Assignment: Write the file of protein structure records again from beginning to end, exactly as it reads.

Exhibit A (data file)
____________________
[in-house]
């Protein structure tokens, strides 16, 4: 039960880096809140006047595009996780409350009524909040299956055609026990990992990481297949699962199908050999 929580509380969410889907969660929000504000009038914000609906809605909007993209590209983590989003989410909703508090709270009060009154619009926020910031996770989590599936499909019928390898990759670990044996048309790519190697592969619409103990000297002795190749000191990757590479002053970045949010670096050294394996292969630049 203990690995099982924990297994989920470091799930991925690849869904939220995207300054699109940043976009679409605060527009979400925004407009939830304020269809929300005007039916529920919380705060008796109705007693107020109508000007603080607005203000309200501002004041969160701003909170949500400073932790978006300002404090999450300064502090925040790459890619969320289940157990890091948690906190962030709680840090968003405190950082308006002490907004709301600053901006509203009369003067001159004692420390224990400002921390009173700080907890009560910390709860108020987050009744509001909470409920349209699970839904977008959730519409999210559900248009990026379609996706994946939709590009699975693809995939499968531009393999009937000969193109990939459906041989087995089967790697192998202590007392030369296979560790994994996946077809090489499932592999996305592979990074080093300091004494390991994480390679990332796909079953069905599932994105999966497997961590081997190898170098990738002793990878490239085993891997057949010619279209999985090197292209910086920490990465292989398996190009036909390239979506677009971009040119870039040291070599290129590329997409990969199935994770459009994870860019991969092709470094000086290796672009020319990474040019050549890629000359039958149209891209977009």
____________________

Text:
[in-house]
């Protein structure tokens, strides 16, 4: 039960880096809140006047595009996780409350009524909040299956055609026990990992990481297949699962199908050999 929580509380969410889907969660929000504000009038914000609906809605909007993209590209983590989003989410909703508090709270009060009154619009926020910031996770989590599936499909019928390898990759670990044996048309790519190697592969619409103990000297002795190749000191990757590479002053970045949010670096050294394996292969630049 203990690995099982924990297994989920470091799930991925690849869904939220995207300054699109940043976009679409605060527009979400925004407009939830304020269809929300005007039916529920919380705060008796109705007693107020109508000007603080607005203000309200501002004041969160701003909170949500400073932790978006300002404090999450300064502090925040790459890619969320289940157990890091948690906190962030709680840090968003405190950082308006002490907004709301600053901006509203009369003067001159004692420390224990400002921390009173700080907890009560910390709860108020987050009744509001909470409920349209699970839904977008959730519409999210559900248009990026379609996706994946939709590009699975693809995939499968531009393999009937000969193109990939459906041989087995089967790697192998202590007392030369296979560790994994996946077809090489499932592999996305592979990074080093300091004494390991994480390679990332796909079953069905599932994105999966497997961590081997190898170098990738002793990878490239085993891997057949010619279209999985090197292209910086920490990465292989398996190009036909390239979506677009971009040119870039040291070599290129590329997409990969199935994770459009994870860019991969092709470094000086290796672009020319990474040019050549890629000359039958149209891209977009």